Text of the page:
The 6 Best Times for Outdoor Portraits You Can Consider

Portrait photography can be a great way to capture memories of friends and family, or to create stunning pieces of art.

However, good portrait photography takes planning and skill.

Photographers need to consider the time of day, the location, and the clothing or props that will be used.

In this blog post, we’ll take a look at some of the best times for outdoor portraits.

Planning an Outdoor Portrait Photography Session

When it comes to planning a portrait photography session, photographers are often faced with several questions.

One of the biggest questions is what time of day would be best for an outdoor photo shoot?

Some people may think that early morning is the best time for photos because there’s not as much sunlight and everything looks fresh and new – but many professionals will tell you that the best time for outdoor portraits depends on a lot of factors and there are numerous “best times” depending on the look and feel you are going for in the image.

Let’s look at some of the best times for outdoor portraits.

1. Blue Hour

Blue hour is often considered to be one of the best time for outdoor portraits because it’s great for capturing natural light without any harsh shadows.

blue hour portrait
example

Blue hour tends to last about 30 minutes, and gives photographers a soft, cool light that looks beautiful in images. But what exactly is blue hour?

Technically speaking, blue hour refers to the period of twilight that occurs just after sunset and right before sunrise, when the sky is lit up with a rich blue color.

blue hour example
blue hour

This time of day typically produces some of the most beautiful and soft light for photography, making it one of the most popular times for portrait shoots. Blue hour is a great time if you are going for a moody look.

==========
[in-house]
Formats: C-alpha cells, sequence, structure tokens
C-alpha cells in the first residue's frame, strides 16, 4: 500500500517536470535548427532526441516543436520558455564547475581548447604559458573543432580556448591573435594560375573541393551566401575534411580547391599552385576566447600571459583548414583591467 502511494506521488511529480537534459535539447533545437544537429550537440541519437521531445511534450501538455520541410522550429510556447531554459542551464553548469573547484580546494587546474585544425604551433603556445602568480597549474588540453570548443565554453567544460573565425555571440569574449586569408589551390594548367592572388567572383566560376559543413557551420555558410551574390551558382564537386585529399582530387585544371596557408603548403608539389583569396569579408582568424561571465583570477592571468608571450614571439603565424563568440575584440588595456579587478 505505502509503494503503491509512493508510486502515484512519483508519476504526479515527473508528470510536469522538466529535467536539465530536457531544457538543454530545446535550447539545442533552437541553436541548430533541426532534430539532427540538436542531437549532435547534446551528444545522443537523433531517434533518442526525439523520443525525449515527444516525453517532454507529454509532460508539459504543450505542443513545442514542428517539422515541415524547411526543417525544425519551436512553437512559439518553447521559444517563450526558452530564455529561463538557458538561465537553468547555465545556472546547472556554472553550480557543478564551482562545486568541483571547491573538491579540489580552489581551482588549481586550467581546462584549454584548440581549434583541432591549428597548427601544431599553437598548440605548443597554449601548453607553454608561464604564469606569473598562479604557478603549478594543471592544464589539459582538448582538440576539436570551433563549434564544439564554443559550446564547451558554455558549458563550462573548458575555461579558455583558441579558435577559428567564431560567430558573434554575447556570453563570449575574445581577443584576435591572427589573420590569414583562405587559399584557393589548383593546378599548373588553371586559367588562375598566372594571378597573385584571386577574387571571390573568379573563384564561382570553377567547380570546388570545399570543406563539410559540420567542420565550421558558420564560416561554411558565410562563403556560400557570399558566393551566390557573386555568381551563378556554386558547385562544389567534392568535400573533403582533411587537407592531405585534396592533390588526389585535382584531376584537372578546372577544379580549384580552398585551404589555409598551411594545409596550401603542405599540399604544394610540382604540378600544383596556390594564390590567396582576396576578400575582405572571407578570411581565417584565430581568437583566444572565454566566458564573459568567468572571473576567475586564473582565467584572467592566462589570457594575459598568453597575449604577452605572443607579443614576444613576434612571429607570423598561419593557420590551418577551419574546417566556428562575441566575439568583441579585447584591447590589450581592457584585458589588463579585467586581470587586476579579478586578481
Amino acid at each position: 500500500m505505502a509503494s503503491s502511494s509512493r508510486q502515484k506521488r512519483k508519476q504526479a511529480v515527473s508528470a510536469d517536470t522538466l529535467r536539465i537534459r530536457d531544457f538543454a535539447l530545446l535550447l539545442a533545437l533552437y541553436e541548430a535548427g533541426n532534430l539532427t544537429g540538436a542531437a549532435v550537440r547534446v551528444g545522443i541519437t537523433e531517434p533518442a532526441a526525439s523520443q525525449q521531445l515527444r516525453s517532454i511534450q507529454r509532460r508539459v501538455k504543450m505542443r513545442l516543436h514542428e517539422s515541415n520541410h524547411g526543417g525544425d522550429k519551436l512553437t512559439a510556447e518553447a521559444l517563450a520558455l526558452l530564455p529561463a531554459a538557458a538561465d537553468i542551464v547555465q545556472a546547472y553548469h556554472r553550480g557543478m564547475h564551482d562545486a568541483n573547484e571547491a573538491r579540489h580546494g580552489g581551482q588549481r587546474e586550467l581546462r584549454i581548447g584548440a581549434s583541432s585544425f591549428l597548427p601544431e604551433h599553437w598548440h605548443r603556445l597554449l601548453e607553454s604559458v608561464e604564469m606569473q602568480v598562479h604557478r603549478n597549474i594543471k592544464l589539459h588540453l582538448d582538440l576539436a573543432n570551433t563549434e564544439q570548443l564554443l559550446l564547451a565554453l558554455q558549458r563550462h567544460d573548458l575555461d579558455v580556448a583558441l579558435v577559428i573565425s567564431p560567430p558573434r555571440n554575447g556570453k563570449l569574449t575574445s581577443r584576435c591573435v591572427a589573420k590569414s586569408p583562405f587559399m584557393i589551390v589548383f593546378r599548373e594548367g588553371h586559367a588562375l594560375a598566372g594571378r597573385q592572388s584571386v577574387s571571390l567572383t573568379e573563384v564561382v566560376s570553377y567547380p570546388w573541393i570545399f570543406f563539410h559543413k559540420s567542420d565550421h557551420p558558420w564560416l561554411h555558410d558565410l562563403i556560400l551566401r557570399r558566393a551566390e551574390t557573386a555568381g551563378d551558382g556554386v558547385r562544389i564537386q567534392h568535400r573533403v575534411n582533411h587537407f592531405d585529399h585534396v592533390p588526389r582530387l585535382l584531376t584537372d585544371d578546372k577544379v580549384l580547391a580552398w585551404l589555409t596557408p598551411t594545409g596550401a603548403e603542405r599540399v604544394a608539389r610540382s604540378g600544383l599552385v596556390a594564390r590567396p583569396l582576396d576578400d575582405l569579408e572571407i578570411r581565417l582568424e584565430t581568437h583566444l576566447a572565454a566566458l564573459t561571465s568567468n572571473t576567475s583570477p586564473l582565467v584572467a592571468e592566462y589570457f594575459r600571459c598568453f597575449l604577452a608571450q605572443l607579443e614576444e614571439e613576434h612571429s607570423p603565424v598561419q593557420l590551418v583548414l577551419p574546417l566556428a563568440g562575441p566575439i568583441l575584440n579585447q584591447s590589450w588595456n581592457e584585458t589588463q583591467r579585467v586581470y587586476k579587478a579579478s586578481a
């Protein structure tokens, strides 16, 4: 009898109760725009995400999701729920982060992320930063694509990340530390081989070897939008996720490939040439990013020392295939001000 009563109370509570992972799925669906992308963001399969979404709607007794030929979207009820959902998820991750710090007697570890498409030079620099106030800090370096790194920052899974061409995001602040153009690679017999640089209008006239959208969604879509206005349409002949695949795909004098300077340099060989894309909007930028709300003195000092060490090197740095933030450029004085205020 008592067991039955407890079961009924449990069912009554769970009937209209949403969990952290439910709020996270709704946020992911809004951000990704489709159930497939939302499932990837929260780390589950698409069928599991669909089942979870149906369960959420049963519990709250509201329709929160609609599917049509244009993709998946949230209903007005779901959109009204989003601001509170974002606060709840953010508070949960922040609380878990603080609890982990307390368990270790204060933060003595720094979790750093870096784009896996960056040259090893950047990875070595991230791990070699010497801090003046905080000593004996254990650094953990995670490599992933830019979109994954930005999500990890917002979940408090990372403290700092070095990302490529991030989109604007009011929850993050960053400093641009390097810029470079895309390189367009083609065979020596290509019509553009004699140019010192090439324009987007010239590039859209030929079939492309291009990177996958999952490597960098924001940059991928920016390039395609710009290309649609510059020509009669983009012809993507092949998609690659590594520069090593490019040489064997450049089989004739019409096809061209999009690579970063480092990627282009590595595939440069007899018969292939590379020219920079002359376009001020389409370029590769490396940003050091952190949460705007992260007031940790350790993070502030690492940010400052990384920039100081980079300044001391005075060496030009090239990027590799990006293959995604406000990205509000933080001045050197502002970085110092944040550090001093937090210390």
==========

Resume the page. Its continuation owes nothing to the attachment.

Another advantage of shooting at blue hour is that there aren’t as many people or vehicles on the streets, so you can often get access to locations that would normally be too crowded during the day.

The only downside to blue hour is that it’s a very short window of time, so you need to be prepared and know exactly what you want to capture before the light fades away.

2. Golden Hour

If you’re looking for a warm and glowing light, then golden hour is also one of the best time for outdoor portraits.

Golden hour occurs right after sunrise or before sunset, when the sun is low in the sky and casts a beautiful golden light.

golden hour portrait
example

This time of day is often considered to be the most ideal for photography, as it provides a warm and flattering light that can make even the most ordinary subjects look beautiful.

While golden hour might be the best time for outdoor portraits, there are a few other factors that may make it more or less ideal for your photography session.

These include things like the weather, the natural light in your location, and even the clothing or props that you plan to use in your portrait.

Ultimately, it’s up to you as a photographer to choose the best time and location for your shoot, based on what you want to capture and the look that you are going for.

But with so many options available, it’s easy to find a time of day that works well for both you and your subjects.

3. Morning Light

Morning light is often overlooked as a good time for outdoor portraits, but it can actually provide some beautiful soft light that is perfect for photography.

The key to using morning light is to find a location that gets direct sunlight, such as an open field or park.

morning lit portrait
morning light portrait

Then, you can position your subjects so that the sun is behind them, which will create a soft and flattering light.

One advantage of shooting in the morning is that there are often fewer people around, so you can get access to locations that would normally be too crowded during the day.